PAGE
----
This year’s award show celebrates the revolutionary power of black love.
For 11 years, Beverly Bond has been giving black women a space to tell their stories, celebrate their worth and combat the negative stereotypes placed upon them.
The celebrity DJ and former model launched Black Girls Rock! in 2006 to serve as a platform for black women to recognize just how special they are in a world that tells them otherwise. Today, in a time when white supremacists feel emboldened and black girls aren’t able just be children, Black Girls Rock! is especially relevant.
“Black women have stood up against so much,” the New York City-born founder told HuffPost. “I think that we have had to survive, we’ve had to push through, we’ve had to lead, we’ve had to tap into this spiritual energy that we are really tuned into like no other.”
One of her organization’s biggest events is its annual award show to honor black women in activism, entertainment, business, education and other fields who are making a big impact.
This year’s event ― taped on August 5 and airing on BET Tuesday night ― was hosted by Taraji P. Henson and held in the auditorium of the New Jersey Performing Arts Center. Fans cheered as Issa Rae, Yara Shahidi and Congresswoman Maxine Waters entered the room. And then a peak black girl magic moment happened when Waters (who was already seated) spotted Dionne Warwick.
Warwick embraced Waters with a warmth that could be felt throughout the room. This auntie moment symbolized what this award show was created for in 2006: to celebrate the power and beauty of black sisterhood.
″This message of sisterhood has always been a core, a pillar of what Black Girls Rock! stands for,” Bond told HuffPost in an interview after the show.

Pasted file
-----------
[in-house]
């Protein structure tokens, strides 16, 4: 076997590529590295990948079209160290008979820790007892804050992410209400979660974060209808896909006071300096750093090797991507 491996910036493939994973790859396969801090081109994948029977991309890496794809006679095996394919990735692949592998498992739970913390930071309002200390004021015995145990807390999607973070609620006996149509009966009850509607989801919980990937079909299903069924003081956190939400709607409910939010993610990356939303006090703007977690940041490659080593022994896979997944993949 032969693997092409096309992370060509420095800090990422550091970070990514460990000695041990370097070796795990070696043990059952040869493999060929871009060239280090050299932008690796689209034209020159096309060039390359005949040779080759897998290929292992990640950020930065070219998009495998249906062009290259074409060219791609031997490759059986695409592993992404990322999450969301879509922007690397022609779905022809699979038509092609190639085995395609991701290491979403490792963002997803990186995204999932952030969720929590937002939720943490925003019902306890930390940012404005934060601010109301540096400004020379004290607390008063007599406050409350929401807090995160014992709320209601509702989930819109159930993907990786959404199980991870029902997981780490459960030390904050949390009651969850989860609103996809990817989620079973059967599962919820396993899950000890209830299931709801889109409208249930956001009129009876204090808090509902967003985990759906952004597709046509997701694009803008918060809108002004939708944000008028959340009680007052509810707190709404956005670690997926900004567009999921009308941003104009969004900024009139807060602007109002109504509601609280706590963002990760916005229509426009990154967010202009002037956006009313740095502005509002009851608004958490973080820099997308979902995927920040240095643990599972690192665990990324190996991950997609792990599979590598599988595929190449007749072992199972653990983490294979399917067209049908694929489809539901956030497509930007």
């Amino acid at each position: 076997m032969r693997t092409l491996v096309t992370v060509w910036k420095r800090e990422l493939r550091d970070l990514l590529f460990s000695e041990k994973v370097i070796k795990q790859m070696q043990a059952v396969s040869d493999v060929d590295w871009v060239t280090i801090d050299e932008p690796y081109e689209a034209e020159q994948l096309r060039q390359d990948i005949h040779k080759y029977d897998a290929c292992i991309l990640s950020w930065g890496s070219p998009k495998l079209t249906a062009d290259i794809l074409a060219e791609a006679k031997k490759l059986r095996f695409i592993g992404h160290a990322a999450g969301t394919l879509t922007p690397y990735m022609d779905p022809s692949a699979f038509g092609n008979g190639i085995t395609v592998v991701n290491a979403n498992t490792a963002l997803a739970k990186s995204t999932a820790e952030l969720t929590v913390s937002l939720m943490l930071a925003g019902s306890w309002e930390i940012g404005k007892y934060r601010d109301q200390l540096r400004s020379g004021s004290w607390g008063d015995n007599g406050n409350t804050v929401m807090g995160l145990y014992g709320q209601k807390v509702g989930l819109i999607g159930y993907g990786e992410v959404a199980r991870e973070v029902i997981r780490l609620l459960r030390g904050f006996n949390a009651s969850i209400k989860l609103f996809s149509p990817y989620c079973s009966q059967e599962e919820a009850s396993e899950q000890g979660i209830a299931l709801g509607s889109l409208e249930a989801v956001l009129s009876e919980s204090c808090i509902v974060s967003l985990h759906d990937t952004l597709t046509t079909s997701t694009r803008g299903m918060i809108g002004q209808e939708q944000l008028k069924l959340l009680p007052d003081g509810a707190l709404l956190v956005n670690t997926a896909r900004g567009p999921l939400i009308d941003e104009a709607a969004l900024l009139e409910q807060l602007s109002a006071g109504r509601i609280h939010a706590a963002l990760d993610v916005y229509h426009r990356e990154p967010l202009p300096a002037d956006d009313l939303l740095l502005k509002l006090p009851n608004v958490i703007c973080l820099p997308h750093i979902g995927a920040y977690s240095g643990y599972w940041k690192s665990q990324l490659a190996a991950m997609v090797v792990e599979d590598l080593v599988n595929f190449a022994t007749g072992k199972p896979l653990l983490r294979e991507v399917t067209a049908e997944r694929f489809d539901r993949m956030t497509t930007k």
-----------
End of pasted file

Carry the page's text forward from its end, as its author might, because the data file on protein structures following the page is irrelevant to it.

This year’s honorees include some more recognizable names including Waters (Social Humanitarian Award), Rae (Star Power Award), Shahidi (Young, Gifted and Black Award), Solange and Roberta Flack (Living Legend Award). Bond said when selecting celebrants, she makes sure to highlight women whose work isn’t as known.
“I love people discovering women like Suzzane Shank or discovering the work [from] women like… Natalie Wilson and Derricka Wilson from Black and Missing,” Bond said of this year’s Shot Caller Award and Community Change Agent Award recipients. “I just love when people find out about the great hidden figures we have in plain sight.”
In addition to the support black women have from their communities, Bond said it felt especially important to give black love a platform this year. With the exception of the M.A.D. Girls award recipients (Ibtihaj Muhamad, Haben Girma and Augusta Uwamanzu-Nna) and Solange (presented by Bond), black men presented awards to the honorees ― a first for their televised show, Bond said.
″‘Black love is revolutionary’ is the theme for this year and I chose it specifically because of all the things that are going on in the world that are forces than are pushing against us, pushing against people of color,” she said. “I thought it was very important for us this year